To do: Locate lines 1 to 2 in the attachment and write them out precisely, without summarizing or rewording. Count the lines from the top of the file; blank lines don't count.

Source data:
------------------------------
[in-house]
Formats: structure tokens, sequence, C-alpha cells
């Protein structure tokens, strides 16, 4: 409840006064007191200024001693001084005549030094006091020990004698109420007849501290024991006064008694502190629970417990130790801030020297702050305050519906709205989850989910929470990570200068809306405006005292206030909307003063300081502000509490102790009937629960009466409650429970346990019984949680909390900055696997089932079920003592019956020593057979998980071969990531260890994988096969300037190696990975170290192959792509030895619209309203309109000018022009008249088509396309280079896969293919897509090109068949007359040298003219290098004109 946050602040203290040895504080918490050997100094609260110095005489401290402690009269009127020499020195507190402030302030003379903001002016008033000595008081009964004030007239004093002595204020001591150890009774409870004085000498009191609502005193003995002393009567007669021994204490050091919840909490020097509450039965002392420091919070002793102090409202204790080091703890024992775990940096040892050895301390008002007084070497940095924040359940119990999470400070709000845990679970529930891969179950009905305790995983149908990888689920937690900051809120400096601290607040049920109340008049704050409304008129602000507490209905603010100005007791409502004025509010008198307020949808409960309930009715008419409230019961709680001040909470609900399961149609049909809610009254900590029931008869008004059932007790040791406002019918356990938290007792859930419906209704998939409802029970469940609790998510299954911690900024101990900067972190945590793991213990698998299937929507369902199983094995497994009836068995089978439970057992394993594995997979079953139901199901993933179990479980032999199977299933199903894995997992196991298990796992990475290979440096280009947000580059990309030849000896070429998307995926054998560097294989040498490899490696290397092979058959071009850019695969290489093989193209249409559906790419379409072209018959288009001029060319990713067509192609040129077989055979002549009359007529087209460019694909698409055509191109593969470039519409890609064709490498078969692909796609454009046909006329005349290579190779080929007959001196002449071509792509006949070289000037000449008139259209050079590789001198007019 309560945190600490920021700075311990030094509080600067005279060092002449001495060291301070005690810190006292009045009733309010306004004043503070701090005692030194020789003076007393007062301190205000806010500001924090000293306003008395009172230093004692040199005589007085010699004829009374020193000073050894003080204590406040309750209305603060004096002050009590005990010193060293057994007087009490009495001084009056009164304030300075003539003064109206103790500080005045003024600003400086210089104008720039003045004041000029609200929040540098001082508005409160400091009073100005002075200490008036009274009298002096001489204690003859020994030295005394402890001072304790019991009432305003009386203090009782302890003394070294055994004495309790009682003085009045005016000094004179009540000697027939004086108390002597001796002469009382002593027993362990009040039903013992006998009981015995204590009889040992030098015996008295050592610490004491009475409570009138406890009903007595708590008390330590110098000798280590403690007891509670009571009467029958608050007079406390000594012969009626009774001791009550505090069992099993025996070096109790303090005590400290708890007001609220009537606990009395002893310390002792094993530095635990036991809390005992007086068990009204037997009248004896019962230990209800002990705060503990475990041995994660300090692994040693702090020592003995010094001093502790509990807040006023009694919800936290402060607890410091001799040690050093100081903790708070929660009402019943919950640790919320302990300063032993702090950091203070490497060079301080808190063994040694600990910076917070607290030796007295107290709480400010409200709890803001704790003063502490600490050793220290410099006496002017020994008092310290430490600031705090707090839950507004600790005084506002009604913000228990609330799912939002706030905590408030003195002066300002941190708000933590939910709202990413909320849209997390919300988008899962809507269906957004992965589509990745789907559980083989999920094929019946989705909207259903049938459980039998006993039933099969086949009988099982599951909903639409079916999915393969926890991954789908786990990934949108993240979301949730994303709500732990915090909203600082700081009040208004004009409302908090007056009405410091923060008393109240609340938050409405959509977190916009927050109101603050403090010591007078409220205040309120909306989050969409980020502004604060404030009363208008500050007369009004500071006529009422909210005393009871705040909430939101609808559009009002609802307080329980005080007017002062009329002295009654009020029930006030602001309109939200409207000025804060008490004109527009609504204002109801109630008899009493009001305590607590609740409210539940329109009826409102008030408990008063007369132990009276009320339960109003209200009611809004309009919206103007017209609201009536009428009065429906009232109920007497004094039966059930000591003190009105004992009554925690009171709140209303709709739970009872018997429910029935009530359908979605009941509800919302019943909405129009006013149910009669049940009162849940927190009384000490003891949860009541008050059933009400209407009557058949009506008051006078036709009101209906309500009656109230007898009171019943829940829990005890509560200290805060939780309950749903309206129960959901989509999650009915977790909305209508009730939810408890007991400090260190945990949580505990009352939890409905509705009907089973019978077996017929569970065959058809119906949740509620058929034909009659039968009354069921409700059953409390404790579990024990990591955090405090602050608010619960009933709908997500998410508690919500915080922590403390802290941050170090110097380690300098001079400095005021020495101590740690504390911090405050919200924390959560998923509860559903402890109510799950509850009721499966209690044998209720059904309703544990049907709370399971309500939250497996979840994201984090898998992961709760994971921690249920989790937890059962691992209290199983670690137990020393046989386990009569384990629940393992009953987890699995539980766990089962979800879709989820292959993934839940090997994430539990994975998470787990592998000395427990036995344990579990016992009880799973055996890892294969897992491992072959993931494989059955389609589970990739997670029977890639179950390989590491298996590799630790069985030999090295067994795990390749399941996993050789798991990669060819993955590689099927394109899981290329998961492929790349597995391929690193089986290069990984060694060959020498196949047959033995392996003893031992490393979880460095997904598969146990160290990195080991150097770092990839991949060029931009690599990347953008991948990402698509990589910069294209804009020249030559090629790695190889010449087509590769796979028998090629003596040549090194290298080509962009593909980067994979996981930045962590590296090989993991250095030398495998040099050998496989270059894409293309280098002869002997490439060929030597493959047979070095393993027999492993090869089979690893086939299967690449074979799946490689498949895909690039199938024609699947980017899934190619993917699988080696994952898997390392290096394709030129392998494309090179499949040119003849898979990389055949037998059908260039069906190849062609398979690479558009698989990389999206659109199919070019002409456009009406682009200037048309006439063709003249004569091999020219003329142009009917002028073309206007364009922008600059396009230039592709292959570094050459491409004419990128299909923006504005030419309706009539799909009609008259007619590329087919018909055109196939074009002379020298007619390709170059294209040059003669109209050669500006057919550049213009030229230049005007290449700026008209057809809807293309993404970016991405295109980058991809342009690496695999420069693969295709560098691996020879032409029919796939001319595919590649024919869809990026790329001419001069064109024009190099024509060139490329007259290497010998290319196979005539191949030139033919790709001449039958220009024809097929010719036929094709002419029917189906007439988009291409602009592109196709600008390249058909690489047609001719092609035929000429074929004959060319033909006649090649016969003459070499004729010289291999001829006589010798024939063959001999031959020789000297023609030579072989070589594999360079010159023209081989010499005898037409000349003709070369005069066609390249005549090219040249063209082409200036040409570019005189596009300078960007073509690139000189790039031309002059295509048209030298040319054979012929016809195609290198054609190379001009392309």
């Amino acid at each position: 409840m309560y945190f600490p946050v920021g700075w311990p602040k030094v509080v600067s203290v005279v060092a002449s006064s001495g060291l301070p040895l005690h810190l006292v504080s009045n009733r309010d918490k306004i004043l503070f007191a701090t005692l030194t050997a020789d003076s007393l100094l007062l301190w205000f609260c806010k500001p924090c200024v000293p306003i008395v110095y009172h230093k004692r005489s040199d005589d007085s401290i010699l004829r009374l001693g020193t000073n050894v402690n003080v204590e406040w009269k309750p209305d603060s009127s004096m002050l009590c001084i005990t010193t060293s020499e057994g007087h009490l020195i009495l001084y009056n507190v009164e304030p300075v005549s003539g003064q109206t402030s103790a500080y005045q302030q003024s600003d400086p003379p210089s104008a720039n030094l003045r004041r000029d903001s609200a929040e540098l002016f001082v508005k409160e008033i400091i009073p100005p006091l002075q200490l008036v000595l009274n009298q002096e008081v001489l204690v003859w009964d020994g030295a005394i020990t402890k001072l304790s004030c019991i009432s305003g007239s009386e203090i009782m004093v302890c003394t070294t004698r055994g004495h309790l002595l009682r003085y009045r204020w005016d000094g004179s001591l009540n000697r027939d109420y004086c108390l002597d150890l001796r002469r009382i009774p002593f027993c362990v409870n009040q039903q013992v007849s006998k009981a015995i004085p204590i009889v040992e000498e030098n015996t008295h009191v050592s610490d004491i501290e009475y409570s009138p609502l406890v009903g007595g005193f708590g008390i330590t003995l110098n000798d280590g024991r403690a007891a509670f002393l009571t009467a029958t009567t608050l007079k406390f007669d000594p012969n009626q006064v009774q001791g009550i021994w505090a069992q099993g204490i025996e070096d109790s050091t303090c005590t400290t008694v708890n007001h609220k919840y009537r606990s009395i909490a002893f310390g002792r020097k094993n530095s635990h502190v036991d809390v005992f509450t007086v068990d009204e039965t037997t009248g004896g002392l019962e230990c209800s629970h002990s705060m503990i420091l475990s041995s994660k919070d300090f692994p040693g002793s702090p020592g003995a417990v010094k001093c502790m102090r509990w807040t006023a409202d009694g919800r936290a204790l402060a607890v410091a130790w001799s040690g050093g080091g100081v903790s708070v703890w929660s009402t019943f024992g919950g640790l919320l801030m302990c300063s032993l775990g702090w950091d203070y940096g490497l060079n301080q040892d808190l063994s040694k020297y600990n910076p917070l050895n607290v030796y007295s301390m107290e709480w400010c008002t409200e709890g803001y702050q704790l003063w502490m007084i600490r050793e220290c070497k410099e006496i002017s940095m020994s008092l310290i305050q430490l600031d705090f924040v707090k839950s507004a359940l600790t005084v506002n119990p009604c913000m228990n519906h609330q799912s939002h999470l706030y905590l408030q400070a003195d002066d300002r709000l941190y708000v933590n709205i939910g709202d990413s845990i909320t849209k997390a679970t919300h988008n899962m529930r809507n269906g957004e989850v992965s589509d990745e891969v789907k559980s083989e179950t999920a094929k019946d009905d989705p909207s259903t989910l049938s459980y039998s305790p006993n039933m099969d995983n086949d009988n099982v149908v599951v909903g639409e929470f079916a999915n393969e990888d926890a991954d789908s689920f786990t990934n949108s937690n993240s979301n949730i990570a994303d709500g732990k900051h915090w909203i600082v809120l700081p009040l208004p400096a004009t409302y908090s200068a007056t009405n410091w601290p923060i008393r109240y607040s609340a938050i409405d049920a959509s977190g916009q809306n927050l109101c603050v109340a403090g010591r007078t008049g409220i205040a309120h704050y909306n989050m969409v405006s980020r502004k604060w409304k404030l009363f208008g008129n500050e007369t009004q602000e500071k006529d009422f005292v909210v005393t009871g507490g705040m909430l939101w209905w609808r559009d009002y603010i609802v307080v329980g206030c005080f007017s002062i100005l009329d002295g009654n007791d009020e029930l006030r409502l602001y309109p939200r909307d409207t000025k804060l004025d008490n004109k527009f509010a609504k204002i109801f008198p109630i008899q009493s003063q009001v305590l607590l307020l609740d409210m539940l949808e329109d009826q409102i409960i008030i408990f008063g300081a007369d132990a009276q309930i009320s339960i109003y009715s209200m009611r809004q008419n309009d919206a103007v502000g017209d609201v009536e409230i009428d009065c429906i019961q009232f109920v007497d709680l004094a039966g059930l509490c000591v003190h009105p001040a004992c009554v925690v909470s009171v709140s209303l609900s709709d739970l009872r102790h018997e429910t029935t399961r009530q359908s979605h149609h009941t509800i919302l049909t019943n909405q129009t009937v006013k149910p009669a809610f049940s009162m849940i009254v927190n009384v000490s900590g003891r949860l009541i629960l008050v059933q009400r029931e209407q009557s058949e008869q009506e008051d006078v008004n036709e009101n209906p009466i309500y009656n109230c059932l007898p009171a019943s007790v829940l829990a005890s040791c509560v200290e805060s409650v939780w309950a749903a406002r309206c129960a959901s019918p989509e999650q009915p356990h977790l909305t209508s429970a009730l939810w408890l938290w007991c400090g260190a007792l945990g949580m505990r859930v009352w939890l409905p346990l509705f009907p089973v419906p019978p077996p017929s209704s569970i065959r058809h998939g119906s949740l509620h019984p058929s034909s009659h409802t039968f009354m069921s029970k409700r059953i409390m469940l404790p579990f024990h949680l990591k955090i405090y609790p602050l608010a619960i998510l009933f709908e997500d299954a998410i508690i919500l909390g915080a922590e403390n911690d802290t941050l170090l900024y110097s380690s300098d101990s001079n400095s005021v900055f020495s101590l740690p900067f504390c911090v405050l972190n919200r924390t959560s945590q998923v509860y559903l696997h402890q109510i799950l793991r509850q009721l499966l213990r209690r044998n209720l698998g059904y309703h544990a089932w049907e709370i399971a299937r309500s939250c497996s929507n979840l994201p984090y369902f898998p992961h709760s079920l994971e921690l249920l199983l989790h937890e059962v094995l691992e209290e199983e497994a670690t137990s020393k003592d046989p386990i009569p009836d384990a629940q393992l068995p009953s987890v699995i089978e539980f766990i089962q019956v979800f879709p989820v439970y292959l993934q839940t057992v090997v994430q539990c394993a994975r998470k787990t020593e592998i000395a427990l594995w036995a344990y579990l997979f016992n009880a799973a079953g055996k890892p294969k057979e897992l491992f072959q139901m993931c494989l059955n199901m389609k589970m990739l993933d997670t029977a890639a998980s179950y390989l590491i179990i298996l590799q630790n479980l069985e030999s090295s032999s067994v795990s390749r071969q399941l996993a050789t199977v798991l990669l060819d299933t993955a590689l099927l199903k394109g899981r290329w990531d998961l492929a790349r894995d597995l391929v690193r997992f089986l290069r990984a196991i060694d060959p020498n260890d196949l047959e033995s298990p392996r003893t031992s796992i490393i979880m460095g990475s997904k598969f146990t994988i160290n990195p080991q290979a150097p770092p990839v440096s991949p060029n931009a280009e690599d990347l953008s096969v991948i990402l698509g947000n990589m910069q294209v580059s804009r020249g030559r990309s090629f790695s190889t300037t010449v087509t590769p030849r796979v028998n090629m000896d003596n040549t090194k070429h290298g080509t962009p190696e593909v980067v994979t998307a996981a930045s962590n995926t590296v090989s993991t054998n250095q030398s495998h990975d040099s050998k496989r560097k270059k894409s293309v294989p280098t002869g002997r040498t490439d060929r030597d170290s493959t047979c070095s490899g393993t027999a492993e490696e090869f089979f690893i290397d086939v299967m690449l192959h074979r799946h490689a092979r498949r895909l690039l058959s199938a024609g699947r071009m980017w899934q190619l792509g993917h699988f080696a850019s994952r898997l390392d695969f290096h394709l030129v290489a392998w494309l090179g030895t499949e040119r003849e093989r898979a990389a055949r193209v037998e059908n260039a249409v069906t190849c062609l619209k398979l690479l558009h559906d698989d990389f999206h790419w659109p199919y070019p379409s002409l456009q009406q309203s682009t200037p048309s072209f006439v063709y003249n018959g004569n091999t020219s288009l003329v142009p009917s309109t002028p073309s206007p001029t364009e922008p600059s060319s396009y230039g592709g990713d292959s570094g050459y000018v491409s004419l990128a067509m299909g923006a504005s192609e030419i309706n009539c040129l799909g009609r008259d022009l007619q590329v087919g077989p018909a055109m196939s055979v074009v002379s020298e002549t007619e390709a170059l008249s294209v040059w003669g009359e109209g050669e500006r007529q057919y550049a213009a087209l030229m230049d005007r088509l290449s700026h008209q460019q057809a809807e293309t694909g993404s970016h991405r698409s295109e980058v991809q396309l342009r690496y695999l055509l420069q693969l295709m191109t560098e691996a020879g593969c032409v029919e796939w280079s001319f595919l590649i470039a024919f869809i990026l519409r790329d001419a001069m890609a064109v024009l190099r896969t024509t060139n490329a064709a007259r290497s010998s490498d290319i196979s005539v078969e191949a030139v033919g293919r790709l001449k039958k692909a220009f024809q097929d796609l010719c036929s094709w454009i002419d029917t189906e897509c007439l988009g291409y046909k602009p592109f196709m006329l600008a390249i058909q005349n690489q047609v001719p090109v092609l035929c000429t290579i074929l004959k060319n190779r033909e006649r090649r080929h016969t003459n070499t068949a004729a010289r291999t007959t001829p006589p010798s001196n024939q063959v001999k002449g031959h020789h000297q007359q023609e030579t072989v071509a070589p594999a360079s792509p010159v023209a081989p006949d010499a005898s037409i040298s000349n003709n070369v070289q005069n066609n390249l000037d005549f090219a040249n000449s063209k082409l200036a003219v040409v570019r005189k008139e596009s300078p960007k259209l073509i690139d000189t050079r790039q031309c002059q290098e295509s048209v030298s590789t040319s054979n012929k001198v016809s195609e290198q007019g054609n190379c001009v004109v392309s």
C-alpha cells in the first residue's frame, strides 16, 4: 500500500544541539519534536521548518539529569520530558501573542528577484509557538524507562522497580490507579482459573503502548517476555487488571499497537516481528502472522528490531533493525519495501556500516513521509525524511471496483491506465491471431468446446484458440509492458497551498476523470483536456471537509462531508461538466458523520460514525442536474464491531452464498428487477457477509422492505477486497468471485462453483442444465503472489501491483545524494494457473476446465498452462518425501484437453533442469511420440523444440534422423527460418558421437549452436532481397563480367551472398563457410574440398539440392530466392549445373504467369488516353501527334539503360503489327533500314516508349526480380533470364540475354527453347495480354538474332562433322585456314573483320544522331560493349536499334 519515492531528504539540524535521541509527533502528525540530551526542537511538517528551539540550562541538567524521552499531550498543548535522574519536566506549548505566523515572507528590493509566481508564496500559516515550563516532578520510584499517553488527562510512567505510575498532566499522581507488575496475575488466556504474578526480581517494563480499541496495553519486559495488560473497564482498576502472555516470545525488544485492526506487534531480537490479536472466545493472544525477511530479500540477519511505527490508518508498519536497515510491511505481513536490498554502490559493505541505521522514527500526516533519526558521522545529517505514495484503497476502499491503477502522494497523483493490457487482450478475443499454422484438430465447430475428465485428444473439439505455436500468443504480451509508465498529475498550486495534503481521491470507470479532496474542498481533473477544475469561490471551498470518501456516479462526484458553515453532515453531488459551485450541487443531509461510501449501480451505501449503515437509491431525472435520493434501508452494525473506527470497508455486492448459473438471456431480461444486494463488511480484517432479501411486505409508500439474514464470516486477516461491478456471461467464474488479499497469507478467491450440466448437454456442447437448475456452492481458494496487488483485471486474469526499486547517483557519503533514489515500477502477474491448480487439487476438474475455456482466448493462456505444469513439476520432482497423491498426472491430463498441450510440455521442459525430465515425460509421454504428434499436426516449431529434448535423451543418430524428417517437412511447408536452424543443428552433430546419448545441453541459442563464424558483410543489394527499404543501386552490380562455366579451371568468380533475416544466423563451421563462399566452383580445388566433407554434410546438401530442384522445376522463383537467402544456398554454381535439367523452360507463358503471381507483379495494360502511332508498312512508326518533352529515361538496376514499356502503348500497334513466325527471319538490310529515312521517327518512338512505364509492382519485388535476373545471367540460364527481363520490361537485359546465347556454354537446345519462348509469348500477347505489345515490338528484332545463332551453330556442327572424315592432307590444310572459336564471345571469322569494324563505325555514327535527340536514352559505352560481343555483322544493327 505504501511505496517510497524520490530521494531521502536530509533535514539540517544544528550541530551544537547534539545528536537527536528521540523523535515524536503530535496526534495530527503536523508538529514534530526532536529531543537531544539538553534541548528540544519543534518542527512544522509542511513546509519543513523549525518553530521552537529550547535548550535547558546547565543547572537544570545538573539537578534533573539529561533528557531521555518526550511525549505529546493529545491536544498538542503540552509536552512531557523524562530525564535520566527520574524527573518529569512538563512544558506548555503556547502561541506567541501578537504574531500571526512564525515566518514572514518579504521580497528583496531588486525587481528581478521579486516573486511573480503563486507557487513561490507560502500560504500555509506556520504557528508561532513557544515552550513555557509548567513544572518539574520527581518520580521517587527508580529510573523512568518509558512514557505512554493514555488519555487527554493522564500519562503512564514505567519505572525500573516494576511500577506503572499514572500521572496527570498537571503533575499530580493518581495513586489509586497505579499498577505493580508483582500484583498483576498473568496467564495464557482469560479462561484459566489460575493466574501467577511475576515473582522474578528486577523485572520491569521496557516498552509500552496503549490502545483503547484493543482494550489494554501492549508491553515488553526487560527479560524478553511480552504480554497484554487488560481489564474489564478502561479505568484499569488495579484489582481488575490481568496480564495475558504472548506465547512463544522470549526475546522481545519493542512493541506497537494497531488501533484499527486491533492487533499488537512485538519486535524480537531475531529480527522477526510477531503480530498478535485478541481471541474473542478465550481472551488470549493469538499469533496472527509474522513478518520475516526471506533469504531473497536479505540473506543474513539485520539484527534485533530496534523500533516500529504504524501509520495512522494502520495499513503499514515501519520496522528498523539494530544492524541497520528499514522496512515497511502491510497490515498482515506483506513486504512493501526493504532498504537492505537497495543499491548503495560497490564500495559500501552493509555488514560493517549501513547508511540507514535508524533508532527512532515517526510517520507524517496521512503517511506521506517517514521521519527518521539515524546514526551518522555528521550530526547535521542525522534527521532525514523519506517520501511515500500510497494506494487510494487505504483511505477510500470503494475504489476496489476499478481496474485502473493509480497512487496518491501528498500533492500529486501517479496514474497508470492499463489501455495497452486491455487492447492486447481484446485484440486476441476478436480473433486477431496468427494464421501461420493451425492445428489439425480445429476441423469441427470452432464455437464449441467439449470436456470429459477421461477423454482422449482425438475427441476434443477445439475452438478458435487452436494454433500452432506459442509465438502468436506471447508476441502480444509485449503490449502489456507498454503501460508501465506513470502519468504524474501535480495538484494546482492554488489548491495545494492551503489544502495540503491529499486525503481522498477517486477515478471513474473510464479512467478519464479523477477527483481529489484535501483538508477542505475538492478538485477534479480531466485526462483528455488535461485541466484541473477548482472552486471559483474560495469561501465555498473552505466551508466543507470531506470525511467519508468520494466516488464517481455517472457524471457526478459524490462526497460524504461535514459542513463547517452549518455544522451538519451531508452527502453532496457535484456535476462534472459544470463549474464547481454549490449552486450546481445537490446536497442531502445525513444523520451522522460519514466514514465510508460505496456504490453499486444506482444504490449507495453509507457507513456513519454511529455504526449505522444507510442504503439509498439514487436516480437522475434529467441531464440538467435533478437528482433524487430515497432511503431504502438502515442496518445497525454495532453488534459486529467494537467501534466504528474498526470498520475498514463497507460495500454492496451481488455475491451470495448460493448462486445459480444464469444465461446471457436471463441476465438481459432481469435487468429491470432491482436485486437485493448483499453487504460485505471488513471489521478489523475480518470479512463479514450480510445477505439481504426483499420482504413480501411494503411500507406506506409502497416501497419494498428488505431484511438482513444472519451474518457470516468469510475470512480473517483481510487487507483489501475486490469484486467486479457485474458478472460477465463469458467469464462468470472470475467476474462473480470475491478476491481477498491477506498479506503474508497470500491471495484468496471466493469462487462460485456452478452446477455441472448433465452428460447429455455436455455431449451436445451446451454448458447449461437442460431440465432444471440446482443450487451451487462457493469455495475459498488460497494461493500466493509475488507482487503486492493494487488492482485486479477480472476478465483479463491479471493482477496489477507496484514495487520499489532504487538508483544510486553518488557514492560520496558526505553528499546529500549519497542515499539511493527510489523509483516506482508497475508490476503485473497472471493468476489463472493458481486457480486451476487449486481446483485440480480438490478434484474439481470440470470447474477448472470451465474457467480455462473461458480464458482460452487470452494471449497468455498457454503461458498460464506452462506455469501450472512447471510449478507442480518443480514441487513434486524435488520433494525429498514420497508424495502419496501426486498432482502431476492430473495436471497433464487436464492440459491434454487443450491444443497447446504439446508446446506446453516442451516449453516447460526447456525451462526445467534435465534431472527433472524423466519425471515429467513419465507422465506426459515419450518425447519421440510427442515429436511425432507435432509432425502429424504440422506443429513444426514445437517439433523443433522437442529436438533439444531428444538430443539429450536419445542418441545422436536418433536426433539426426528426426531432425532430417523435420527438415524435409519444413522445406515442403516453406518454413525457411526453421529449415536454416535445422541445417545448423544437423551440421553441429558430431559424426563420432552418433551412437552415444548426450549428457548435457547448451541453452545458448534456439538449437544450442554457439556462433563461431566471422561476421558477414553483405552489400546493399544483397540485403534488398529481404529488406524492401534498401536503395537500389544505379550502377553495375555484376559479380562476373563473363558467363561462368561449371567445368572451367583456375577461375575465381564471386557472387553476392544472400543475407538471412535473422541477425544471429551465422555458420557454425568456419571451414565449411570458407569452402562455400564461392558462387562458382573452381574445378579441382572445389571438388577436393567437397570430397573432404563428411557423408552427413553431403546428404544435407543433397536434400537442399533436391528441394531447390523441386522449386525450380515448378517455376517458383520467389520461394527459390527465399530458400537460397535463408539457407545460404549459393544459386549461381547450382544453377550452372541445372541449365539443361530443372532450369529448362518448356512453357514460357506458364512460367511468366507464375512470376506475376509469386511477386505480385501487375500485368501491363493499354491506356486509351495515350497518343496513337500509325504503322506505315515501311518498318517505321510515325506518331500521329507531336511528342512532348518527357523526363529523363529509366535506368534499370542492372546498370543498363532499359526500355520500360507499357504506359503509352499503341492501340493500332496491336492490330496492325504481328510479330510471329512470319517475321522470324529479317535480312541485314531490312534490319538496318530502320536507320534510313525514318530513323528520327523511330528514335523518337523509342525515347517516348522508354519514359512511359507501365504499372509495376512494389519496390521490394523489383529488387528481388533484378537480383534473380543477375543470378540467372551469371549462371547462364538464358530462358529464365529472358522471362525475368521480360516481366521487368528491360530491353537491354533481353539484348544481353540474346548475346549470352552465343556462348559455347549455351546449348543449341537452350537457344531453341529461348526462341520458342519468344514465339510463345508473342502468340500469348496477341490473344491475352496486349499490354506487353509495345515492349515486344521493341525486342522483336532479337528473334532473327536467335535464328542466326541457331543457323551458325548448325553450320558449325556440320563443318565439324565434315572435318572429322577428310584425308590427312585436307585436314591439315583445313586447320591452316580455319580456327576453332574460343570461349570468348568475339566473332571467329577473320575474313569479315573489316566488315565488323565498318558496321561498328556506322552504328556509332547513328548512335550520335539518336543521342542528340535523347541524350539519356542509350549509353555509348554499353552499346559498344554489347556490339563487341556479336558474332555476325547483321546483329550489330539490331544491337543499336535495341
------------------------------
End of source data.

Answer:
[in-house]
Formats: structure tokens, sequence, C-alpha cells